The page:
How I improved the efficiency of an Android system app (and why)

Reading Time: 7 minutes

It’s not every morning that an Android developer decides to challenge the core of their favourite OS. The AOSP (Android Open Source Project) code comes straight out from Google’s factories in Palo Alto. It’s not perfect, but it’s deemed effective and reliable enough to serve as the heart of more than 1.4 billion smartphones worldwide.

So, when one of our customers asked me if we could reduce the power consumption of SystemUI, one of the basic applications of Android’s user interface, I got back up after a slight loss of consciousness, and I clearly answered “errrr…”. Because even if at GREENSPECTOR we have some nice stories to tell about eco-designing mobile applications, we didn’t feel quite ready to optimize some AOSP code…

A few days later, I was en route to Shenzhen with a fellow team member, both decided to achieve the impossible or to die trying. Well, not quite. But we had to do without baguette and camembert for 2 weeks, and that counts.

Let’s get to know the app

In order to optimize an app, first thing to do is to understand what it does, what it’s useful for, and how it’s used. In our case it’s pretty simple, you already know it: it’s this SystemUI application that’s triggered when:

As soon as we’re there, the customer confirms our goal: we have to improve this app so that it consumes less energy. Obviously the ultimate goal is to improve the battery life of their devices, and if as a side-effect the performances improve, they won’t object no to that. Up to now, we’re on familiar ground.

Step 1 : Let’s get to work

First step in any optimization approach: measure. If you want to improve things, you need to assess their status. So we have to measure the consumption of resources (CPU, RAM, data) and consumption of energy caused by using this app. While we’re at it, please note that the energy is theoretically expressed in Wh (Wattt.hour), but in a mobile context, it’s usually spoken of in Ah (Ampère.hour) which is a convenient way to refer to the battery’s capacity. Typically, the battery of your recent device has a capacity of 3,000 Ah.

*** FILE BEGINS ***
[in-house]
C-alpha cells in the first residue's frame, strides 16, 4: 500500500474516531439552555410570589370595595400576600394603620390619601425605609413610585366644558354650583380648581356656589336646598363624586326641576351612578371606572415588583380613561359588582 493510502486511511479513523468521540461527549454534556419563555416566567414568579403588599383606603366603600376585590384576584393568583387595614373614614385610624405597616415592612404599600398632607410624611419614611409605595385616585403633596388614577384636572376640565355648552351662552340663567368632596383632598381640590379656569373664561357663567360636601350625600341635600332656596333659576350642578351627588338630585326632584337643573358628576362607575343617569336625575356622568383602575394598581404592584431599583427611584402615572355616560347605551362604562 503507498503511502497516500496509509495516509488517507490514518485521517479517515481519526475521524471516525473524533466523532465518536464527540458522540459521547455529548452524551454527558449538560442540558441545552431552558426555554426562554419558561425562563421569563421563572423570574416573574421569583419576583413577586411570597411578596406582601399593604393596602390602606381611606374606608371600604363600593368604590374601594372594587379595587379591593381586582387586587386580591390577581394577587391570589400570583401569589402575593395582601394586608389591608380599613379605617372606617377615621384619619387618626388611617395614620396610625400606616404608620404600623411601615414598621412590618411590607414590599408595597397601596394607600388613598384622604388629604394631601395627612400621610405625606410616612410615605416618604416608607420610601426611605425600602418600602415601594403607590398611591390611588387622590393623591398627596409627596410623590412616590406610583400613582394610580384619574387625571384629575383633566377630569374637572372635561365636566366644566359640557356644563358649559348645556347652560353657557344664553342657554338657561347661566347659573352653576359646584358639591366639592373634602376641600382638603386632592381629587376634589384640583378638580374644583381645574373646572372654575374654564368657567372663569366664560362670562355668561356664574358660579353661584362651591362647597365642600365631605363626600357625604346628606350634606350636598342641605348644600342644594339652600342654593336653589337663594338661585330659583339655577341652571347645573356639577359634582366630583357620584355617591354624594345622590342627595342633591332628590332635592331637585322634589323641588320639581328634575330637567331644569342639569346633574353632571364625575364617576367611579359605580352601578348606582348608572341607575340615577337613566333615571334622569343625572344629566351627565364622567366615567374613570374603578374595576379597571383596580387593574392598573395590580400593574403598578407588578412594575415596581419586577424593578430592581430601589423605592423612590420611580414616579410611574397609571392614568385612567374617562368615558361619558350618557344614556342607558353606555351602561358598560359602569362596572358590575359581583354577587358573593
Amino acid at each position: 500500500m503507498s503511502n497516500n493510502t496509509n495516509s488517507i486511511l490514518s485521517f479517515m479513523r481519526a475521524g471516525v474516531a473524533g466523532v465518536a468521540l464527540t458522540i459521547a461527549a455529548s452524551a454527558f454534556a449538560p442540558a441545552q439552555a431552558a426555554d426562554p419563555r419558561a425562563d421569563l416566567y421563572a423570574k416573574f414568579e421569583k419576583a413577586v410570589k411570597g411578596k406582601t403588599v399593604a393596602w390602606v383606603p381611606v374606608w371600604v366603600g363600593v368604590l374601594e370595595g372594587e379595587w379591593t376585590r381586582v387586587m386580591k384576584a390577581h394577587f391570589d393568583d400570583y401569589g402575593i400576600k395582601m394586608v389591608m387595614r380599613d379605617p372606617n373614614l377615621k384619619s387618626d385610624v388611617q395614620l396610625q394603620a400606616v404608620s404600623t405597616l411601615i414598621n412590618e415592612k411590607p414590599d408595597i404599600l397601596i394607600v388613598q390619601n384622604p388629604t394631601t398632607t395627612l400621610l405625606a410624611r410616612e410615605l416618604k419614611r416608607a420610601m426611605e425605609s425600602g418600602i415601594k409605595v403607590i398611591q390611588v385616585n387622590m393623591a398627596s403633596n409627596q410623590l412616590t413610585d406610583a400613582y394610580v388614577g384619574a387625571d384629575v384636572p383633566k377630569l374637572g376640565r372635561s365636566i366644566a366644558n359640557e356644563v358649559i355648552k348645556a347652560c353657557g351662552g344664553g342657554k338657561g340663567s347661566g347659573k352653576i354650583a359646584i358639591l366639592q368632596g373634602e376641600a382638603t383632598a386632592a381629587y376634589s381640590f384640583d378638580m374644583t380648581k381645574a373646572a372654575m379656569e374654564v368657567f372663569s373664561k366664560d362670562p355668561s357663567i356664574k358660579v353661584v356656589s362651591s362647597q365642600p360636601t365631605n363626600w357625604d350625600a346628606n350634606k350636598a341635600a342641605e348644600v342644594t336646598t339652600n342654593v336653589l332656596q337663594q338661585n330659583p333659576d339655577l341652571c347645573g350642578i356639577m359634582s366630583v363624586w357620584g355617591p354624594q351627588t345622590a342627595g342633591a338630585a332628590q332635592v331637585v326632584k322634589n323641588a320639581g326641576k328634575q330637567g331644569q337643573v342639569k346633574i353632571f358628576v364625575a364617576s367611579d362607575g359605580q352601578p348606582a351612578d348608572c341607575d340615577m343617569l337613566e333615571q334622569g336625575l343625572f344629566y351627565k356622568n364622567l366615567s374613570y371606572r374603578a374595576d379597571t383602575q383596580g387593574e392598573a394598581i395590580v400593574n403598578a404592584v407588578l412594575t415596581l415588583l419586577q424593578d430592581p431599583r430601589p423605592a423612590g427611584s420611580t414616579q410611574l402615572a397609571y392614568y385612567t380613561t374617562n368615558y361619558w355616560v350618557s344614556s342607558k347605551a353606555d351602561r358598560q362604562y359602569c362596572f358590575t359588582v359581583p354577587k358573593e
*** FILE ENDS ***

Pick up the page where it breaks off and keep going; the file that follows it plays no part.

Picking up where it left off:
This is where the Android developer is often left barehanded. Luckily enough, we work for a customer of GREENSPECTOR, so we have access to our favourite tool. The workshop is therefore composed of:

  • a GREENSPECTOR server,
  • a developer’s workstation (with Android Studio, adb, UIAutomator…),
  • a smartphone: in our case, it’s a Nexus running Android 7.0, on which we install the GREENSPECTOR energy probe dedicated to this model.

Hence, we can launch test runs for each of the functional cases that we’ve selected. Toss in some UIAutomator to automate simple test cases, and calls to the “Meter Android” API from GREENSPECTOR. Oh! And don’t forget, prior to running the functional test cases, to run a “blank” (or “idle”) test case to establish the reference consumption for our platform.
First results come in soon:

The ShowStatusBar test case consumes 3 times more than the reference (idle) case, and ShowRecentApp consume 2.4 times more. That’s a lot!… or not? This is the question we are asked every time. Here, you may intuitively say that it’s a bit heavy, given that it’s only for displaying icons and notifications. In any case, these first measures enable us:

  • To compare the functional cases with respect to the consumption of the platform when idle (which is much more relevant than to try and assess absolute figures);
  • To compare the functional cases between them (which makes it possible to prioritize the rest of the work, more on this later).

Please note that I’m not giving away all the details here, in order to keep this piece readable for most readers. But you’ll be able to find them in a document available for download on our site. For example, here’s a screenshot of GREENSPECTOR with all the measured functional cases, and their relative impacts:

Step 2 : Look for the big rocks

An optimization work is not an exhaustive and planned approach. We are in a constant search of balance between the hoped-for gains, and the workload that would be needed to obtain these gains. Hence, we use this good old 80/20 rule, or what we like to call “looking for the big rocks”: if your road is blocked by a rock, you don’t have to mind the sand in your shoes yet.

In our case, the search for the big rocks has already begun: thanks to the measures carried out, we are able to target the most consuming test cases.

When we get the experts toolbox out of the van (Android Systrace, Android Traceview, HierarchyViewer…) we already know where and how to use them. These tools being very accurate on narrow points and their understanding being rather arduous, the foremost step saved us a lot of time.